“Misha,” the friend said to be key to Tamerlan Tsarnaev’s radicalization, has finally been tracked down, but he doesn’t quite fit the ominous image of the bald, red-bearded 30-year-old convert to Islam who claimed to be an exorcist who could talk to demons. Mikhail Allakhverdov, the man who met with Christian Caryl of The New York Review of Books, lives with his elderly parents in a Rhode Island apartment, has a “thin, reddish-blond beard,” and showed up to the interview wearing “a green and white short-sleeve football jersey and pajama pants.” While he did covert to Islam and was friends with Tsarnaev, he says he hadn’t spoken to him since he lived in Boston three years ago and had no part in the bombings. “I wasn’t his teacher. If I had been his teacher, I would have made sure he never did anything like this,” Allakhverdov said.
A U.S. official said on Saturday that the FBI has located Tsarnaev’s friend Misha, but found no evidence connecting him with the bombing. Allakhverdov told The New York Review of Books:
I’ve been cooperating entirely with the FBI. I gave them my computer and my phone and everything I wanted to show I haven’t done anything. And they said they are about to return them to me. And the agents who talked told me they are about to close my case.
Unnamed law enforcement sources have provided many facts on the Boston bombing that were later called into question, but Misha’s influence on Tsarnaev was one of the more well-attributed aspects of the story. Last week, Tamerlan’s uncle, Ruslan Tsarni (of “they’re losers” fame), and his sister’s ex-husband, Elmirza Khozhugov, told the Associated Press that Tamerlan’s friendship with Misha was a source of tension in the family. “I heard about nobody else but this convert,” Tsarni said. “The seed for changing his views was planted right there in Cambridge.” Khozhugov recalled a time when Tamerlan’s parents clashed over Misha. Per the AP:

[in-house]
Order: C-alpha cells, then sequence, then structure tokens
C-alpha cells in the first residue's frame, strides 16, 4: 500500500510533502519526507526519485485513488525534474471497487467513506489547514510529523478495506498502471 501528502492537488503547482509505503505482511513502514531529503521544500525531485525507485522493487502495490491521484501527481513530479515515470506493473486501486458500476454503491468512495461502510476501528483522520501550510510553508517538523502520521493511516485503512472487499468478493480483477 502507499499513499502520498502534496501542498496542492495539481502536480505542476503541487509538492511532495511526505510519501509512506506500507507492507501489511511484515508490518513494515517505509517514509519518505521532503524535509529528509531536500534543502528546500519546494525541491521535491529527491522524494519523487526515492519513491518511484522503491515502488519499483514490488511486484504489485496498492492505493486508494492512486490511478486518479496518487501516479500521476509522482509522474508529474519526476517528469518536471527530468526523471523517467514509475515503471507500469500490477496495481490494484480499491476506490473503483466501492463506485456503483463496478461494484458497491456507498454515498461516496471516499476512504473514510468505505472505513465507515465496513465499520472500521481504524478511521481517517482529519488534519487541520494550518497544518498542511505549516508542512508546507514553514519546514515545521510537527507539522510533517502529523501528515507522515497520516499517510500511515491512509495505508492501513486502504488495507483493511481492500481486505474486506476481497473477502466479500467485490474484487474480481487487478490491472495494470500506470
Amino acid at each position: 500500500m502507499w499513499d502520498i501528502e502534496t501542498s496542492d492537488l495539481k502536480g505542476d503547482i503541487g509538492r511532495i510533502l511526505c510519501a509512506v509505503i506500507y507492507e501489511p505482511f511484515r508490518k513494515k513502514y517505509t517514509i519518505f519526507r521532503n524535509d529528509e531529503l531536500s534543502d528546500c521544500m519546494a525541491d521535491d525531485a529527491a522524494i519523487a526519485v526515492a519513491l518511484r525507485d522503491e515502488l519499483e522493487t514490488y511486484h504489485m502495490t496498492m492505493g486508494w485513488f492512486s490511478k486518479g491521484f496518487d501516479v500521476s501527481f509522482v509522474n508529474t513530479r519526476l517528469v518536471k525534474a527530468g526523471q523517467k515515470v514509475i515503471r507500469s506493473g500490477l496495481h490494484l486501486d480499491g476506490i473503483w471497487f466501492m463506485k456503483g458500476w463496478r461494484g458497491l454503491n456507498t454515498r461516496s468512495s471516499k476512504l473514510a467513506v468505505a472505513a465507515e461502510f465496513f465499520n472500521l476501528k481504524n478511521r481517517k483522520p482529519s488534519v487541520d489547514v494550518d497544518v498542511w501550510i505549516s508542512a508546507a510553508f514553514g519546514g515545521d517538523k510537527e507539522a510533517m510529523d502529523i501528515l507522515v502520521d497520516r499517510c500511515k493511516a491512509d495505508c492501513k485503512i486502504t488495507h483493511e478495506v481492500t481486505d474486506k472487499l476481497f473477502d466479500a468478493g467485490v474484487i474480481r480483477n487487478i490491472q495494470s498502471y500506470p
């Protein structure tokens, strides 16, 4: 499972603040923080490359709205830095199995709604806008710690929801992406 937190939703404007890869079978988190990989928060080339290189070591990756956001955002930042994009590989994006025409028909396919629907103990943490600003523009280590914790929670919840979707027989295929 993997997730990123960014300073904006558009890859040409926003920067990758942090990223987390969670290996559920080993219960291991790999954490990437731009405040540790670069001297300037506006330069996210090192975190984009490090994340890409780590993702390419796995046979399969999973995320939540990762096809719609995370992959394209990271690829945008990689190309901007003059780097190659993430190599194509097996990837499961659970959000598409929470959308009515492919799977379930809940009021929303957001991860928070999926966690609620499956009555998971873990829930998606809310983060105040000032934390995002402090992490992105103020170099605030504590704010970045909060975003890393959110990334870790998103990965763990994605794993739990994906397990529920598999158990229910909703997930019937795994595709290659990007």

Once, Khozhugov said, Misha came to the family home outside Boston and sat in the kitchen, chatting with Tamerlan for hours.
“Misha was telling him what is Islam, what is good in Islam, what is bad in Islam,” said Khozhugov, who said he was present for the conversation. “This is the best religion and that’s it. Mohammed said this and Mohammed said that.”
The conversation continued until Tamerlan’s father, Anzor, came home from work.
“It was late, like midnight,” Khozhugov said. “His father comes in and says, ‘Why is Misha here so late and still in our house?’ He asked it politely. Tamerlan was so much into the conversation he didn’t listen.”
Khozhugov said Tamerlan’s mother, Zubeidat, told him not to worry.
“‘Don’t interrupt them,’” Khozhugov recalled the mother saying. “‘They’re talking about religion and good things. Misha is teaching him to be good and nice.’”
Tamerlan’s ex-brother-in-law says he was present for the entire conversation, but Allakhverdov says he never met the family members who identified him in the media, and a source close to the family tells the Review of Books that Misha didn’t visit Tamerlan at home. Either someone isn’t telling the truth, or Tamerlan was radicalized by another red-bearded Muslim friend named Misha.